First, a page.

Article 5 VAT (Special Provisions) Order 1995: Same kind of business: Franchises
The purchase of a franchise usually involves the purchaser in buying:
a. initial stock;
b. the right to use the trading style of the franchisor;
c. the right to trade in a certain geographical area;
d. technical and marketing support etc.
On the face of it this would lead one to the view that a TOGC has taken place. However this is unlikely to be the case as the franchisor (the seller) and the franchisee (the purchaser) will not normally be carrying on the same kind of business. Normally the franchisor’s business is that of granting franchises; the franchisee’s business is selling the goods or services under the terms of the franchise agreement. This is illustrated in the case below:
Delta Newsagents’ (MAN/86/69) business was to acquire existing newsagent shops and grant franchises. The franchisees were tied to a wholesaler associated with Delta. Delta retained the freehold head lease to the premises and it was Delta’s name on the shop front. One franchise was granted to a Mr & Mrs Rafferty. Subsequently the franchise agreement was terminated and the fixtures and fittings together with goodwill were sold to the Raffertys. The tribunal found that the assets being sold were not being used by the Raffertys in carrying on the same kind of business as Delta and therefore there was no TOGC for VAT purposes. Delta’s business was franchising or renting out property whilst the Raffertys would be running a newsagent. It was Delta’s normal practice to buy the retail shop and then run it on its own behalf for a while so as to decide its viability, before granting the franchise. If the sale to the Raffertys had been prior to the granting of the franchise then the assets would have been used to carry on the same kind of business i.e. a newsagent.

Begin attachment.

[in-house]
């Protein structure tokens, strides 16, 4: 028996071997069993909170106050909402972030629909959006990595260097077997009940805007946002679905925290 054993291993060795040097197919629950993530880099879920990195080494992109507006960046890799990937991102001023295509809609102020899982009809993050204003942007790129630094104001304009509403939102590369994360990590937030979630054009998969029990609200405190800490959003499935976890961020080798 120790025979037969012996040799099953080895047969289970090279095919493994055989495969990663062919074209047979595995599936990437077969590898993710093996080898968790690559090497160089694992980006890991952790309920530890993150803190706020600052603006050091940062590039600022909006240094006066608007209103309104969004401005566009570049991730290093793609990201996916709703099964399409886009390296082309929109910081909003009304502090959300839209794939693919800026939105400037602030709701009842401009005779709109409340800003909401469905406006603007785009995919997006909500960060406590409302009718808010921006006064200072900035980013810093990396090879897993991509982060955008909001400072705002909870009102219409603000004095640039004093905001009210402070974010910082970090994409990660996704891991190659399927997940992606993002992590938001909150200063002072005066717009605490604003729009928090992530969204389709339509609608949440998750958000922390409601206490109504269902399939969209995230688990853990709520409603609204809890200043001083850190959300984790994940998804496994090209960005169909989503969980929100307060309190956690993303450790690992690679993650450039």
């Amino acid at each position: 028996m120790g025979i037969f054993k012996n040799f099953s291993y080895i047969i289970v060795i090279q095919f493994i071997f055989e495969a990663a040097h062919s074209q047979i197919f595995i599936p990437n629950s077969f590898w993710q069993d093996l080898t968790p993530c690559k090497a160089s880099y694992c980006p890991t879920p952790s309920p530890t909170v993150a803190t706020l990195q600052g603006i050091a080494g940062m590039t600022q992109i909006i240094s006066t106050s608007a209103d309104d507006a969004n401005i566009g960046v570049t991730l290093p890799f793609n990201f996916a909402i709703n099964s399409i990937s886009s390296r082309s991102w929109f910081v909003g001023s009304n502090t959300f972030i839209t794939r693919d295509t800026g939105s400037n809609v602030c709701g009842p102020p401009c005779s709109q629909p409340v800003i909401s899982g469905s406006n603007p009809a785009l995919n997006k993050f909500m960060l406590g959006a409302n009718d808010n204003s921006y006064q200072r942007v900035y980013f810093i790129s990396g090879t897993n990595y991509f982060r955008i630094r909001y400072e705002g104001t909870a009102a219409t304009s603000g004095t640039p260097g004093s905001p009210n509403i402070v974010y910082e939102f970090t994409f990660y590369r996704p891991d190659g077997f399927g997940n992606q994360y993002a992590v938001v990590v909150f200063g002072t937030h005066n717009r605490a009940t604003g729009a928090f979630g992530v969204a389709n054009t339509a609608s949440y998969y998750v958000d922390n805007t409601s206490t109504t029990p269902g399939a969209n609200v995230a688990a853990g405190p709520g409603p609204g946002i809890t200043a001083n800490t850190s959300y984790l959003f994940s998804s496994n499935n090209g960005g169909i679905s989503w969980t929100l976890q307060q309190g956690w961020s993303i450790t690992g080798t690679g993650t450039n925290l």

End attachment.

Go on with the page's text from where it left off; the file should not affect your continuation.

It is important therefore to find out whether the franchisor has actually operated the business being transferred. Where they have, it is capable of being a TOGC. Merely the granting of a franchise is not a TOGC. The point to remember is that the granting of a franchise is not the same kind of business as making supplies of goods and services under a franchise agreement.
It is common for the franchisor to own the freehold or head lease from which the franchisee operates as sub-lessee. If the franchisee gives up the franchise, the franchisor may “install” another franchisee in the premises. In these circumstances you should examine whether the new franchisee is buying the premises, stock or fixtures and fittings from the old franchisee or from the franchisor. If it is the latter there has been no continuation of the same kind of business. If it is the former, then you need to be satisfied that what is being transferred is a business and that it has not died. A TOGC for VAT purposes may be possible in this situation. The fact that the permission of the franchisor may be necessary for the assets to be sold does not debar the transaction from being desupplied.
This principle of reliance on a third party was confirmed in the tribunal case Augusta Extrusions Ltd (LON/91/298Y) – in turning down a claim for input tax on the purchase of plant and stock by a manufacturing company that had acquired these items from a similar business, the court stated that “where, as in this case, the purchaser by a single contract with a third party, executed contemporaneously and also having immediate effect, has put himself in the position to be able to carry on the vendor’s business, there can be a transfer of that business as a going concern.”